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Archive for Wednesday, December 27, 2006

A taste of the future

Looking ahead to the food trends of 2007

December 27, 2006

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Serving up some foie gras and pomegranate spritzers sometime soon?

Prepare yourself for some serious eye-rolling from hipster foodies. As they'll no doubt inform you, fatty livers and anything pomegranate are so 2006. Bury them alongside the long dead turkey fryers, chocolate fountains and gaudy wine glass charms.

For a taste of 2007, you'll want to let your palate wander south, way south. But no matter where you go, don't wander far. You'll also want to spend some time studying up on the esoterica of meat. And be sure to avoid any food prefaced by "super."

To spare you further food foibles, some thoughts from the trend-watchers and setters on what the new year will bring:

¢ If you thought beef - and steaks in particular - were big last year, brace yourself.

"We will see the unabashed growth in the steak craze. I thought it had peaked. I really did," says Dana Cowin, editor-in-chief of Food & Wine magazine. "And then it turns out there is no peak to steak. It keeps going."

And not only will people eat more steak, they also will know more about it. Whether for reasons of ecology or flavor, consumers want to know where their meat is from, how long it was aged, what the animal ate, how it was slaughtered.

"You can really educate to an extreme if you're obsessive," Cowin says.

As part of this growth, steakhouses will get a feminine touch, say the folks at the Food Network. The push will be for a more contemporary look that emphasizes romance and ambiance over wooing clients.

Interest in all things Greek is obvious in the local food market. Olives, stuffed grape leaves, tea, wine and a host of other Greek specialties are becoming more common on the shelves as the new year approaches.

Interest in all things Greek is obvious in the local food market. Olives, stuffed grape leaves, tea, wine and a host of other Greek specialties are becoming more common on the shelves as the new year approaches.

¢ Seafood will continue to confuse, but a few stars will swim to the top.

Seems like every other week, another eco- or health-minded group releases a new list of which seafood you should and shouldn't eat. And the government's efforts to clarify have been anything but clear.

But as the editors of Bon Appetit magazine say in their January 2007 issue (which touts "feel-good fish" as a top new trend), there are a few fish that can be warmly welcomed to your table, including tilapia, mahi-mahi, sturgeon and striped bass.

¢ The natural foods industry will grow, but pay more attention to its offspring, the hard-to-define local foods movement.

Restaurants everywhere already use their menus to boast at which local farm or cheesemaker your meal began. Now mainstream grocers - even the big chains - are picking up the trend.

¢ Speaking of local, the new must-drink wines won't be. At least not for Americans.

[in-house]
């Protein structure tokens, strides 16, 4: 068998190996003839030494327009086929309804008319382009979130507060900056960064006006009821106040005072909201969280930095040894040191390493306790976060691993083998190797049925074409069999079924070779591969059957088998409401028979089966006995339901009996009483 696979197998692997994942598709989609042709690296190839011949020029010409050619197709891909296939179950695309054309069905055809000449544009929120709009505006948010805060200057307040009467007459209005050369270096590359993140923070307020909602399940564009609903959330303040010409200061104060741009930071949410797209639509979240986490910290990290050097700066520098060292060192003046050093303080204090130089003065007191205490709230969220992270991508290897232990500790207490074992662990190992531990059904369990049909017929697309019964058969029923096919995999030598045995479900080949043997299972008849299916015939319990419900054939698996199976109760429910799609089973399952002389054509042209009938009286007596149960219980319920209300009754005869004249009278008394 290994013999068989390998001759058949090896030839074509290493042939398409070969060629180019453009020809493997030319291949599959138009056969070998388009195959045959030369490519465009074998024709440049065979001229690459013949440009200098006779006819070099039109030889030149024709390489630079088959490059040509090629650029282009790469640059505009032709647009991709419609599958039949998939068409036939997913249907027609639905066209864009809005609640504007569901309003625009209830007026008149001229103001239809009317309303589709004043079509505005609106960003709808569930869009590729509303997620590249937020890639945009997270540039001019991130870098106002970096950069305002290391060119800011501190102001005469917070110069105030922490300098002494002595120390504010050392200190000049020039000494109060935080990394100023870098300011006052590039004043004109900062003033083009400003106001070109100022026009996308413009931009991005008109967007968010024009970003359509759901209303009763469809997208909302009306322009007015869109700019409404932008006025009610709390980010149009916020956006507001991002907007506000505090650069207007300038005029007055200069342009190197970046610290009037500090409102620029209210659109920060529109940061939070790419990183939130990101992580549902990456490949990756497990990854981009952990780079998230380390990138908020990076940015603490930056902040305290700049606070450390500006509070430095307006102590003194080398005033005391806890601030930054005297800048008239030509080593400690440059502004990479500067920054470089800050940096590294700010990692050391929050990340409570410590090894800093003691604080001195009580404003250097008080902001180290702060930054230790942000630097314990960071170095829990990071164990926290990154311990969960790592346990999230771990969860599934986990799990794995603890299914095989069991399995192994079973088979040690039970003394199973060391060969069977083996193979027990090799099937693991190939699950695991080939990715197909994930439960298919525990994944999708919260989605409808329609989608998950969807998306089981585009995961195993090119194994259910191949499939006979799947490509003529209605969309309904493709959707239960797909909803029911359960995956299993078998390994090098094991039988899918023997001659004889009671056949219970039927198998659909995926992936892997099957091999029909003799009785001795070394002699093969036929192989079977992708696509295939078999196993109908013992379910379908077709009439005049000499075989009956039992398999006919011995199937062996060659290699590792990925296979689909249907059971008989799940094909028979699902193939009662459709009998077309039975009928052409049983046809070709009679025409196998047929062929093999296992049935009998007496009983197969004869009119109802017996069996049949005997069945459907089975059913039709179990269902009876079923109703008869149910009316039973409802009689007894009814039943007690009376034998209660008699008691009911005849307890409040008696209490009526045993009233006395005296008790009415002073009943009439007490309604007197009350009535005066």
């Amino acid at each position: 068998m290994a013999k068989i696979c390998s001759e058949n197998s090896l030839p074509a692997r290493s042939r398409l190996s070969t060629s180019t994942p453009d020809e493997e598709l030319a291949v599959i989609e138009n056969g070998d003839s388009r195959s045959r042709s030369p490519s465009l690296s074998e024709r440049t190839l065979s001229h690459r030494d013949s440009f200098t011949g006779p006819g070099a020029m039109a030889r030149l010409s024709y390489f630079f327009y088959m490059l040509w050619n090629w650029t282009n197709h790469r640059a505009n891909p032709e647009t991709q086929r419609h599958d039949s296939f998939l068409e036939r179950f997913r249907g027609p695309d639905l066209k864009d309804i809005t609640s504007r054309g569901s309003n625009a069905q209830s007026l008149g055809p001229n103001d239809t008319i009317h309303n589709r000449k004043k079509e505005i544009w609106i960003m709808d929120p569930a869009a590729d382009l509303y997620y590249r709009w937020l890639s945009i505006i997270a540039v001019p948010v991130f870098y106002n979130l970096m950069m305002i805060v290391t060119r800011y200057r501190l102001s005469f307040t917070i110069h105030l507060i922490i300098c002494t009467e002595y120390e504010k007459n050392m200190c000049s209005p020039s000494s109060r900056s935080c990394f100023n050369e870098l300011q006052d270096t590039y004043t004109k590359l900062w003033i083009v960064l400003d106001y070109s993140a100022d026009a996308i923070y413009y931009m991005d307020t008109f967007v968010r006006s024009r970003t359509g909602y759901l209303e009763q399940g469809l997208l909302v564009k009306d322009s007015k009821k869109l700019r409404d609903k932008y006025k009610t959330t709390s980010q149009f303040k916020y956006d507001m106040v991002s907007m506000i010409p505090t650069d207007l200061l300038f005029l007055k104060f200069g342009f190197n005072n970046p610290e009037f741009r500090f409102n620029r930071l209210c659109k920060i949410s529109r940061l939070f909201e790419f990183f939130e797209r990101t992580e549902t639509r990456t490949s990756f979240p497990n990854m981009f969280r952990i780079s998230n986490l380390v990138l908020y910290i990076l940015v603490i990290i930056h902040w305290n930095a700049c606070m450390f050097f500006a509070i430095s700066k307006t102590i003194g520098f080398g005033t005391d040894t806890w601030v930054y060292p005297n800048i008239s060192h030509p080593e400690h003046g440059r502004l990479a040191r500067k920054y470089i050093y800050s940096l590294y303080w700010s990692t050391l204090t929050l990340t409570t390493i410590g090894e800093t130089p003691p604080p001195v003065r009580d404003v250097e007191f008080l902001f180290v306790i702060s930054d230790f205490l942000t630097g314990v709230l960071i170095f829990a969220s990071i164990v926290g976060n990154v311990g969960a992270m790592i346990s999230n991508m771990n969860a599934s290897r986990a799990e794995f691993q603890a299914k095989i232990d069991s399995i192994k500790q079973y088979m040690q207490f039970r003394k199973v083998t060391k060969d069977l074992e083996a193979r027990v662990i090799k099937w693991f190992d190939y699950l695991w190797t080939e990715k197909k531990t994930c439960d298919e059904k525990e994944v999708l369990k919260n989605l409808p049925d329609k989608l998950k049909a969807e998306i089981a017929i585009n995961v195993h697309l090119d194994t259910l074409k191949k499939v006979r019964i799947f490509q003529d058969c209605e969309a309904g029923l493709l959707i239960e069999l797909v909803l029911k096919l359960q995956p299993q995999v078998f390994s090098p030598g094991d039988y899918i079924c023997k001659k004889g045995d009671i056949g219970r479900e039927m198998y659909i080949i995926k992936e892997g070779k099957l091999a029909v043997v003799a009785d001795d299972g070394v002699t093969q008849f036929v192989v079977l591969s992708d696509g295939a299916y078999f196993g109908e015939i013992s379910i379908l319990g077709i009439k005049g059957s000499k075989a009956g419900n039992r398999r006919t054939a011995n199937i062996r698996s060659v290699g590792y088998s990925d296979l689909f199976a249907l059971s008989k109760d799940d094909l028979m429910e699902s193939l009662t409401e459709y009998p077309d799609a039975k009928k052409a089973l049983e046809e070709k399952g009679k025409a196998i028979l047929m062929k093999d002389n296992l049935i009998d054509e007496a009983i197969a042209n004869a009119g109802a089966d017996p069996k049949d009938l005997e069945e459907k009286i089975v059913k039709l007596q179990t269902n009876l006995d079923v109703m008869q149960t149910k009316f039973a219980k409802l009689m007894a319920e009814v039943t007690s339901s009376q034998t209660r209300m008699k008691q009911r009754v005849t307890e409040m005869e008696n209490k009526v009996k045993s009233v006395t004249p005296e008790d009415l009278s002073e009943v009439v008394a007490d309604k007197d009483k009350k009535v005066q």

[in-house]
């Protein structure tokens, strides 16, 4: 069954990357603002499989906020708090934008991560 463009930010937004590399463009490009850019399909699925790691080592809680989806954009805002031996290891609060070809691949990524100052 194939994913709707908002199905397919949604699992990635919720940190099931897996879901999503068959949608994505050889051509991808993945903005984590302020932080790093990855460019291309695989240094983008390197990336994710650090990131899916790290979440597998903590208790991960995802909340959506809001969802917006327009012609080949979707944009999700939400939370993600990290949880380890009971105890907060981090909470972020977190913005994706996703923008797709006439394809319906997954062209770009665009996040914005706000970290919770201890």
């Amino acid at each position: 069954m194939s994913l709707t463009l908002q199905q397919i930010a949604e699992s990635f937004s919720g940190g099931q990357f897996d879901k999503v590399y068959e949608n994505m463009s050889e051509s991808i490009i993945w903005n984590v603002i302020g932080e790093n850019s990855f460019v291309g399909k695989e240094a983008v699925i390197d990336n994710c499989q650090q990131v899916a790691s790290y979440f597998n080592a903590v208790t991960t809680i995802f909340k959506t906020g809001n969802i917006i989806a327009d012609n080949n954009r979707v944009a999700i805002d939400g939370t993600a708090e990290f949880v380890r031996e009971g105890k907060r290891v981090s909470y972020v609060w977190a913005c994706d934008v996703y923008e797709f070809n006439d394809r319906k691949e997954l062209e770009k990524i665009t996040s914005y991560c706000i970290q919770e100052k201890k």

For those, head south. As in, Australia (still hot, though starting to fade), New Zealand (getting hotter), South Africa (really hot) and South America (blazing). And as a bonus, Southern Hemisphere wines tend to be really affordable.

¢ For an exciting new taste, think Greek. We're talking feta and dolmades and baklava and spanakopita.

"The interest in Greek everything has exploded," Cowin says. And that means people not only have their pick of restaurants, but also a wide selection of ingredients and cookbooks.

Tourism to Greece has been growing, and there are plenty of cooking schools to cater to the many foodie travelers who want to return home with recipes in addition to snapshots.

"You can't pronounce the names of any of the grapes down there, but once you get over that and realize pointing is OK, you can have some really great Greek wines," Cowin says.

¢ The nation is overdue for a diet fad.

There are no contenders in sight, but it's been a while since carbs were demonized. Anyone care to revive the grapefruit diet?

¢ Food TV will get real.

Well, not really. Having done everything possible from behind a six-burner island cooktop in a fab kitchen set, food television will push itself further afield. Prepare yourself for barely real reality television - as in dropping chefs onto barren islands.

¢ Superfoods won't be quite so super.

Not because they aren't super healthy, but because they've now been thoroughly myth-busted. Much as people want to believe otherwise, good health isn't had by megadosing on blueberries or pomegranates or broccoli.

¢ For something different, consider the foods of Africa.

African foods are phenomenal, and Americans are catching on. Watch for Ethiopian foods, which are pungent with cinnamon and cloves, and so seductively blur the line between sweet and savory. And South Africans give cured meat a whole new meaning.

¢ It's all about the provenance of the food.

It's way beyond coffee, which can now be purchased with a little story about who grew it and where. You'll also know where your chocolate and honey and even some of your sugar was harvested. You'll know how it was harvested. For a premium, you'll probably even get to know who harvested it.

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